Israel has satisfied all the criteria laid down by the EU, but under the terms of the Lisbon Treaty, the ACAA with Israel still needs approval from the European Parliament.

This should be a mere formality, but for some people, it’s more important to try and score political points by blocking the vote, than to ensure European citizens get the very best medical care we can.

So, over the last few weeks we have seen the Palestine Solidarity Campaign and their friends in the Liberal Democrats Friends of Palestine group increase their efforts to persuade MEPs not to vote for the ratification.

Let’s be clear – these Israeli medicines would reach the EU anyway. We will benefit from Israel’s outstanding pharmaceutical industry regardless of whether or not the ACAA is passed.

But by blocking the legislation, the boycotters will be adding to the amount we must pay when we need medicine and slowing down how quickly it is available.

It’s a truly bizarre position to take, and reveals just how extreme the boycott movement has become.

And extremism needs a response.

If you believe that the health of European citizens should be prioritised over petty political point scoring, then you must contact your MEPs. Explain to them that you would like them to vote in your best interests and not acquiesce to pressure from those whose primary motivation is to attack the State of Israel.

If you want more information about this issue, please contact fpcg@fairplaycg.org.uk.

NIFI: From Donaghadee to Israel – with a heart

This is a Guest-post from Northern Ireland Friends of Israel.

Originally from Donaghadee, Laura Kafif does not have to search around for job satisfaction.

Fourteen years ago the former hairdresser and part owner of a salon in Bangor left Northern Ireland for a new life in Israel with her Israeli husband Boaz.

When her own son was safely off to nursery school, Laura volunteered with Save a Child’s Heart (SACH), an Israeli charity, which brings thousands of children from around the world to Israel in order to carry out life-saving heart surgery unavailable  in their own countries.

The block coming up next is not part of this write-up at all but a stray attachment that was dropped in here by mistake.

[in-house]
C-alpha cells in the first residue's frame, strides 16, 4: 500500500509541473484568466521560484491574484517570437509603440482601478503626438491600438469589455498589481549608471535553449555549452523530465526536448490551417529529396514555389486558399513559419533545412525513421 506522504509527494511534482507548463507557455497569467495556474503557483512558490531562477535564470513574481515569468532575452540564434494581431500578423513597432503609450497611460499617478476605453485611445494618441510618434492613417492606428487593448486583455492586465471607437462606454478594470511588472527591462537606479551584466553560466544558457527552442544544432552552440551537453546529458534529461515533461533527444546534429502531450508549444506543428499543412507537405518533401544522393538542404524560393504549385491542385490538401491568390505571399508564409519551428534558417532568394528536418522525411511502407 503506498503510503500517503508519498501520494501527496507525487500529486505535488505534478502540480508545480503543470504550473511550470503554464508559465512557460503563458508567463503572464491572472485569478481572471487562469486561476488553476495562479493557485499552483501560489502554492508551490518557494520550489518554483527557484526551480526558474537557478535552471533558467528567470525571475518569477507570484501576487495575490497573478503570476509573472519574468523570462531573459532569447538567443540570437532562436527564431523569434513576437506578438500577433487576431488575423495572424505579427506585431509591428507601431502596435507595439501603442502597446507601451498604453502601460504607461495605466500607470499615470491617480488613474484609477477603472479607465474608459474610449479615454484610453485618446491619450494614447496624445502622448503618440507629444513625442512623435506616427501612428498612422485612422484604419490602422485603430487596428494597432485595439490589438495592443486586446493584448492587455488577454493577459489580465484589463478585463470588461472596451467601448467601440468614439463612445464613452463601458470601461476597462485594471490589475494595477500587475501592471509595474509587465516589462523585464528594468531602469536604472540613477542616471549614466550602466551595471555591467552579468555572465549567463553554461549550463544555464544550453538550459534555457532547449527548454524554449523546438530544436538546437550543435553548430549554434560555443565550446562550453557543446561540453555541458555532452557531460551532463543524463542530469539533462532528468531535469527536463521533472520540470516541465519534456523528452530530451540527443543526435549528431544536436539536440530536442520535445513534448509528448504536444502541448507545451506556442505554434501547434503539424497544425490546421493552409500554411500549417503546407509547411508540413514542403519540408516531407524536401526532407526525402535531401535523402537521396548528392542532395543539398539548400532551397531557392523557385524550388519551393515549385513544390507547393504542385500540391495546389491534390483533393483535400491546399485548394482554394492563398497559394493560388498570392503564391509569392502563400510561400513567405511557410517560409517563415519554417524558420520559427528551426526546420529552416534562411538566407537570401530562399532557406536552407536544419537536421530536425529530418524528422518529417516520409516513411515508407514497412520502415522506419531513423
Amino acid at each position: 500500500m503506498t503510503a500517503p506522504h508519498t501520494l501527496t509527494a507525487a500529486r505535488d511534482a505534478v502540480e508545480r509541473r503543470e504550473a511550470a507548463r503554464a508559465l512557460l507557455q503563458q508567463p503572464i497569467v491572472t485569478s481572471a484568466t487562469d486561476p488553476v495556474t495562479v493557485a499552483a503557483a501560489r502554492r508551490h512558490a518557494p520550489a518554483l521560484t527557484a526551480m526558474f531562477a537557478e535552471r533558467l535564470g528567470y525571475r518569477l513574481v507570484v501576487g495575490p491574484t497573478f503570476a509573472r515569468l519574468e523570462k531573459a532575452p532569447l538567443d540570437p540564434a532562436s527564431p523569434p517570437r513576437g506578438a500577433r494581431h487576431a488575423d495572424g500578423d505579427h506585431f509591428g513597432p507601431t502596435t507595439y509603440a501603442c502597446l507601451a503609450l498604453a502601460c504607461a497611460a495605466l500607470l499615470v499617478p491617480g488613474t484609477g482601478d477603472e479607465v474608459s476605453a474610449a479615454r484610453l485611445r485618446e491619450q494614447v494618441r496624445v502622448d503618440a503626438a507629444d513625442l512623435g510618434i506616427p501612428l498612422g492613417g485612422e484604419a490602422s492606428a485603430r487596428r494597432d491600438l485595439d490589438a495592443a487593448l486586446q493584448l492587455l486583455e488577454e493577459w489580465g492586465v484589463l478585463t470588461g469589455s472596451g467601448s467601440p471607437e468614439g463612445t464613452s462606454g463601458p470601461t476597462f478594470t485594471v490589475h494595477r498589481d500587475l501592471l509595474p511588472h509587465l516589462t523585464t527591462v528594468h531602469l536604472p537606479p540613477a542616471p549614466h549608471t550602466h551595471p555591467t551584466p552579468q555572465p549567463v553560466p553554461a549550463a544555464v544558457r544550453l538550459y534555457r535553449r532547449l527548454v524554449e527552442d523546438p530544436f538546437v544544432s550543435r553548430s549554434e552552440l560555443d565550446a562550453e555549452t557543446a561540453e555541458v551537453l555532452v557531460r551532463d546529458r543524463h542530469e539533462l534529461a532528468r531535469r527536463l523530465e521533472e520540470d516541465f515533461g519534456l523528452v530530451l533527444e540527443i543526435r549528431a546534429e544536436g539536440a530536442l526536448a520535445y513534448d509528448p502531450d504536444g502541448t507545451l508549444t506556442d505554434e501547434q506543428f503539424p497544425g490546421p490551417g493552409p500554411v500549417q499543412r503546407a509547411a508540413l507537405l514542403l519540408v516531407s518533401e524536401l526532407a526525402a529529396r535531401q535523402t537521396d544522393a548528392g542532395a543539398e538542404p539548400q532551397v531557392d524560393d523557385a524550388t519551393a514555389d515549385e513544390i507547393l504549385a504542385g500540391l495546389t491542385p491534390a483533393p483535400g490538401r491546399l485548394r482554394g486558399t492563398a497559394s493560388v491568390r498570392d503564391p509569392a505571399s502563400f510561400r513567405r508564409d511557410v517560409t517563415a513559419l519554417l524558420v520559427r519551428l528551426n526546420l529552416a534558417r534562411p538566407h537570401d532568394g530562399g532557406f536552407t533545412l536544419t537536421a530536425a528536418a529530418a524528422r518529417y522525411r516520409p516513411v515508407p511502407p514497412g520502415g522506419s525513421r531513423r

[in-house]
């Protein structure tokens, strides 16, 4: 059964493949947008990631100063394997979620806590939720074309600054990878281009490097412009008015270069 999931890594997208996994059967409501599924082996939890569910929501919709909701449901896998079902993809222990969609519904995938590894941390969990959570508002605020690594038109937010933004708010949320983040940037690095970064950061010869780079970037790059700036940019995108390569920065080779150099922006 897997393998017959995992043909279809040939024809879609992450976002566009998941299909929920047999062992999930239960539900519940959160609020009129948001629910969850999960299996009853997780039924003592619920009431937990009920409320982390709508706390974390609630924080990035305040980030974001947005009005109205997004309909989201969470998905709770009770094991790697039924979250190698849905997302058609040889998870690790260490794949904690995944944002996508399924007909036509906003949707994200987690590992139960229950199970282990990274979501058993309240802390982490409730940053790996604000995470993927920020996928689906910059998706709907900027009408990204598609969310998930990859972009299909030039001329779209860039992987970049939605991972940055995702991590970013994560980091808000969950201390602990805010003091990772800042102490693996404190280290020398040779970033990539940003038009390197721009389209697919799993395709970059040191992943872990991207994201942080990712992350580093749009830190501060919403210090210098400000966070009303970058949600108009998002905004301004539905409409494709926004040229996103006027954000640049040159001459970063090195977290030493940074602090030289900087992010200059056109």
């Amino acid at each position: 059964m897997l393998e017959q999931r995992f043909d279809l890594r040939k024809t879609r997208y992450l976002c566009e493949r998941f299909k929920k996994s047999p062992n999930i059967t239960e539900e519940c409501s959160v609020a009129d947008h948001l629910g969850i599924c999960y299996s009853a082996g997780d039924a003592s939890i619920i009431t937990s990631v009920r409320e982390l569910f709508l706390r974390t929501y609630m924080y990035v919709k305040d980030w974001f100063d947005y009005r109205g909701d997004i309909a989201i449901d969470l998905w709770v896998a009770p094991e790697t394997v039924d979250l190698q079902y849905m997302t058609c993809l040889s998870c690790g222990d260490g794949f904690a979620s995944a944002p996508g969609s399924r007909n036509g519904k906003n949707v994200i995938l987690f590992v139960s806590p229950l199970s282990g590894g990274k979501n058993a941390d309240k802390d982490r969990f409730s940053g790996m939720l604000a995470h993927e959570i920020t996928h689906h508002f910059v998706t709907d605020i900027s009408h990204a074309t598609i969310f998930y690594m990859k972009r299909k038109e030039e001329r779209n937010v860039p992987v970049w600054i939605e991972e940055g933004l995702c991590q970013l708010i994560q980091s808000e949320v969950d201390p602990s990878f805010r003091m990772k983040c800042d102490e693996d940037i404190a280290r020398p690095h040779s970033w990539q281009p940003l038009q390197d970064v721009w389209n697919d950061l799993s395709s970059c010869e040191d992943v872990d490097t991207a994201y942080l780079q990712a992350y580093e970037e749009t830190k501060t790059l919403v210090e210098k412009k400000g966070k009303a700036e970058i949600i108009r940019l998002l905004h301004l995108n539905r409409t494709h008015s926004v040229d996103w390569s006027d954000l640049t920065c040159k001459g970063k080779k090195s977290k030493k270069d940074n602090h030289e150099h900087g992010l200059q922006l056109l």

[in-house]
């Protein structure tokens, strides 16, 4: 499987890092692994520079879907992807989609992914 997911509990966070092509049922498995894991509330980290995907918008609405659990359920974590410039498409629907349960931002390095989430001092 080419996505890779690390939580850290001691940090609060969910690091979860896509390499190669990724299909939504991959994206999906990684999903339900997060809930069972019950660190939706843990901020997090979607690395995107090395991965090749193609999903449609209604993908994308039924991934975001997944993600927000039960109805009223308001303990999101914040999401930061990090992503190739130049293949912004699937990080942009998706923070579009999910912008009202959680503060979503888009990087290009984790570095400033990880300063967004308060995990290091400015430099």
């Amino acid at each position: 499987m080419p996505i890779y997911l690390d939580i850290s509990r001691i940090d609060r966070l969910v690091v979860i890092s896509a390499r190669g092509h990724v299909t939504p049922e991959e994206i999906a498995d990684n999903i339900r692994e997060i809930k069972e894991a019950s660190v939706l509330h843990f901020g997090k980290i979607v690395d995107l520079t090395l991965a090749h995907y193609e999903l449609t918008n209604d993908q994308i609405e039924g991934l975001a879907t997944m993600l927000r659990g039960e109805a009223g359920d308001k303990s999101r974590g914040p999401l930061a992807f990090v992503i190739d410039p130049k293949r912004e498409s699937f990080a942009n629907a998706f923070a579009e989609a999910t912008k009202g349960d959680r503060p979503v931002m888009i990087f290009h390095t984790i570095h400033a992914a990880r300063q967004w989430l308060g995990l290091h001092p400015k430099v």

Laura at work in Israel

On January 28 this year Save a Child’s Heart hit the headlines when a 6 year old boy named Woodley, together with his aunt, flew from Haiti to Tel-Aviv with the returning Israeli rescue team.  Woodley was greeted at the airport by hundreds of well-wishers, including the Israeli Prime Minister Benjamin Netanyahu.

Woodley was brought to Israel by SACH to undergo complicated cardiac surgery he desperately needs to survive.

Laura explains that SACH is totally dedicated to the idea that every child deserves the best medical treatment available, regardless of the child’s nationality, religion, colour, gender or financial situation.

Since  SACH was founded in 1995, by the late cardiac surgeon Dr Ami Cohen, it has saved the lives of more than 2,300 children from 36  countries – many of which do not have diplomatic relations with Israel. 40% of the children who underwent cardiac surgery are from Africa; 49% from the Palestinian Authority, Jordan & Iraq;  the remainder from many other countries including the former USSR, China, Sri Lanka and Vietnam.

The children brought to Israel are treated at the Wolfson Medical Centre in Holon by a team of 70 dedicated experts who, from chief surgeon to the physiotherapist, contribute a substantial portion of their time without any payment from SACH.

The children are hosted at the SACH children’s home in nearby Azor before and after their treatment.

And that is where Laura comes in, her job is to run the children’s home. “As a child’s average stay in Israel is three months I get to know the children personally”, she says

Laura explains: “My son had just started Kindergarden so I just decided to show up at the SACH house to see how I could help. SACH had grown and were in the process of moving to a larger house.   After volunteering for six months, I was offered a job. I have been with SACH for eight and a half years, travelling twice to Zanzibar on medical missions with the SACH  medical team”.

In Laura’s care at the moment are five children from Gaza, children from Iraq, as well as children from Angola, Ghana, Uganda and the Gambia.

“Working for SACH is so completely different to what I was doing before I came to Israel.  Maybe it is a little clichéd to say, but there is nothing like working with these children and their escorts and seeing them within a few weeks after surgery,  running and playing like any child should.”

”During the month of February SACH is running a Valentines Day campaign.  Please visit their new interactive donation web page, watch world music innovator Idan Raichel hanging out with the children, and take a moment to “Give Your Heart…and Save a Life.”

If you would like to know more about Save a Childs Heart visit their website : www.saveachildsheart.org